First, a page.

Senate committee bill would cap Commercial Activity Tax, positioning it for inevitable decline
Posted May 31, 2005 in Press Releases
Ohio s proposed Commercial Activity Tax (CAT) on businesses, which in its House version already did not raise as much revenue as the taxes it is to replace, has been further weakened in the bill now pending before the Senate Finance Committee. This version of the bill permanently caps total revenue collected at a predetermined level after fiscal year 2010, so that it inevitably would decline in relation to the economy and as a share of state revenue. The Senate committee also added more credits and exemptions. These two sources of erosion will undercut CAT revenues significantly and belie the claim that it is a broad tax relatively free of special-interest provisions.
Previous versions of the budget bill had set different trigger mechanisms to adjust the rate of the CAT if it produced more or less revenue than had been estimated during various times between now and the 2010 fiscal year. By contrast, the Senate committee bill would automatically adjust the rate downward starting in fiscal year 2007 if revenues are above the targeted level. There is no automatic upward adjustment if revenues are below the target. While collections might bump up slightly in a given year before the rate was adjusted down again, after fiscal 2011 the amount would never rise appreciably from a fixed $1.594 billion.
Setting up a tax at a fixed dollar amount means that over time, it will dwindle, as inflation reduces the value of the dollars collected. Policy Matters Ohio previously has described how when fully implemented the House version of the CAT would generate $600 million a year less than the two taxes it is designed to replace, the corporate franchise tax and the tangible personal property tax. The Senate committee version does not change that, setting the stage for future state financial problems. And even while the Senate committee version would position the CAT for inevitable decline, it also reduces the revenue the tax would generate through the addition of new credits and exemptions.
Previous versions of the budget bill permitted four types of credits to be taken against the CAT. Under the Senate Finance Committee bill, companies that have received any of these four existing credits against the corporate franchise tax would be able to use remaining amounts of those credits against the CAT beginning in 2008. These include the job creation tax credit, the research and development loan program credit, the credit for increased research and development expenses and the job retention tax credit. The Department of Taxation has previously estimated that these credits will cost a total of $36.6 million in FY06 and $52 million in FY07. However, in the case of the job creation tax credit, this estimate only looked at what the state would gain if it stopped granting new credits July 1, 2005; it did not include the ongoing cost of existing credits that have already been granted. In tax year 2003, $34.3 million in such credits were claimed against the corporate franchise tax by nonfinancial companies. It is not possible to predict the exact value of the amount of new credits that will be issued or claimed between now and 2008 compared to the amount that will expire. However, based on current information, the cost of permitting these credits to be taken against the CAT could be $70 million a year, or possibly as much as $86 million a year, while these credits last.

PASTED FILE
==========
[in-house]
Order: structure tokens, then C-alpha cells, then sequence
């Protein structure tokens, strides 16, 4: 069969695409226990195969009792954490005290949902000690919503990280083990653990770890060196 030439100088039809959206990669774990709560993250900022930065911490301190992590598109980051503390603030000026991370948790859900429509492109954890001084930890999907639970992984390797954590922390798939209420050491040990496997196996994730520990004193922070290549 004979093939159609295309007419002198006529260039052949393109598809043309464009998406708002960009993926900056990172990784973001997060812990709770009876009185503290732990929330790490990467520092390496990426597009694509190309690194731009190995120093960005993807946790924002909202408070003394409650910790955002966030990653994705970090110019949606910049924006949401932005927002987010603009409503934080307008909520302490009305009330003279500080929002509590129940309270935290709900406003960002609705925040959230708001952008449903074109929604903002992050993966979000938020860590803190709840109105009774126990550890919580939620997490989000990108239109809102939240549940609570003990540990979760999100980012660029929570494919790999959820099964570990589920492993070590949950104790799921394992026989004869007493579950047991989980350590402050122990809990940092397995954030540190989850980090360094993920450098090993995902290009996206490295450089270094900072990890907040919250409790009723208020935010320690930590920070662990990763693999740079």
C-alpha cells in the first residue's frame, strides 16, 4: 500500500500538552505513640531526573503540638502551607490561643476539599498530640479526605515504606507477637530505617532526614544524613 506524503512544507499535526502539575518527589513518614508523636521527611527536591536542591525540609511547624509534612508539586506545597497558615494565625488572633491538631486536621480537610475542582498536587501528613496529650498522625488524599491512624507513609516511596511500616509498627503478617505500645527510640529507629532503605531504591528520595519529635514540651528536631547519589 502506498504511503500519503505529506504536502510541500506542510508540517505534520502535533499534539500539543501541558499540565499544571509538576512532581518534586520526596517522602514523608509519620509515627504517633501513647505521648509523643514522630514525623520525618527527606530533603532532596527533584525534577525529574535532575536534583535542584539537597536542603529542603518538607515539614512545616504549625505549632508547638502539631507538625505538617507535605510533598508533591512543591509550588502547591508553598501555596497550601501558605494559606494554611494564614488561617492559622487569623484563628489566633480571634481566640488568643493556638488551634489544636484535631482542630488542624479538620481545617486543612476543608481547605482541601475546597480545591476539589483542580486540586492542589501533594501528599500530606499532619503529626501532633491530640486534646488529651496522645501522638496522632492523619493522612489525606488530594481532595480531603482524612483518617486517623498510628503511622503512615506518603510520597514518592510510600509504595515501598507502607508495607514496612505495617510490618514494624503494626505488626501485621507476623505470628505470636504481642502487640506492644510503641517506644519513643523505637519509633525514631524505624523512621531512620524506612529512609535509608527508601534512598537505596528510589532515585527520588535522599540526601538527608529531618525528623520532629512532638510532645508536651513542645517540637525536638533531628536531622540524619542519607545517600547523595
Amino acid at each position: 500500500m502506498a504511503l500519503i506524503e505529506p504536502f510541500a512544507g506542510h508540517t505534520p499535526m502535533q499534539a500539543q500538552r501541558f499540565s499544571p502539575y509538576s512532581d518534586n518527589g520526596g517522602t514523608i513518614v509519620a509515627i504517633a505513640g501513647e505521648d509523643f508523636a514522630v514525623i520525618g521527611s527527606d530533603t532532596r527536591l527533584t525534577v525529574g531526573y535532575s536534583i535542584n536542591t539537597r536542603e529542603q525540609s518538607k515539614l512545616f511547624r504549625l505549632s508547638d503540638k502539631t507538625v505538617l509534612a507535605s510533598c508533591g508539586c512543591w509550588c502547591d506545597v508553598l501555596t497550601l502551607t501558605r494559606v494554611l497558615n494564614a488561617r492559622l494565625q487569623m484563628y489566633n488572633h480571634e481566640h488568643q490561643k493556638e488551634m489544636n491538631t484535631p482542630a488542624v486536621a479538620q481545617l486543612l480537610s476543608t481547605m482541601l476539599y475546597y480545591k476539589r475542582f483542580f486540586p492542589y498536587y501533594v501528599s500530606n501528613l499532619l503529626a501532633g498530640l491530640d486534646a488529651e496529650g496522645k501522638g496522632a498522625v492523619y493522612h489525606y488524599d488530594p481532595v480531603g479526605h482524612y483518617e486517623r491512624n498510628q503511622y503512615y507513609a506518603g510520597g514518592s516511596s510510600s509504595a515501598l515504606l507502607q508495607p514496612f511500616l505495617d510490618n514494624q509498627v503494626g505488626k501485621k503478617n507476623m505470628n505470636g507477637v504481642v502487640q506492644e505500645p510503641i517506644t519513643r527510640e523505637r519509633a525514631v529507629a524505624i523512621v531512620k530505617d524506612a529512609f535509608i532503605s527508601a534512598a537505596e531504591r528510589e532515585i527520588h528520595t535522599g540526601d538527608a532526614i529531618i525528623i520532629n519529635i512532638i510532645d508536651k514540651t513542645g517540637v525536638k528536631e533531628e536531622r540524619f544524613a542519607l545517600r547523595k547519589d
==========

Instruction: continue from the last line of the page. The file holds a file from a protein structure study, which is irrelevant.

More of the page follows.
The Senate Finance Committee version of the budget also would allow companies with accumulated operating losses of $50 million as of 2004 to write them off against the CAT tax beginning in 2010. Such losses currently can be used to reduce payments of corporate franchise tax, but that will become impossible when the tax disappears. This new credit would only apply to a small number of very large companies, since few Ohio companies ever generate as much as $50 million in losses.
A major element in the rationale for replacing the corporate franchise tax with the Commercial Activity Tax is that the state should shift away from taxing income, which many companies have found ways to disguise or shift to other states, and instead tax gross receipts. By permitting companies to carry over credits for net operating losses to the CAT, the General Assembly would allow the very largest money losers to reduce their taxes, while profits of money-making companies would go untaxed.
The creation of this new tax break is one of a number of new credits and exemptions that would weaken the CAT even before it has been implemented. We should strengthen the corporate franchise tax, not eliminate it. If the CAT is enacted, it should produce at least as much revenue or more than that generated by the two taxes it is to replace. New loopholes should not be created that undercut the new tax.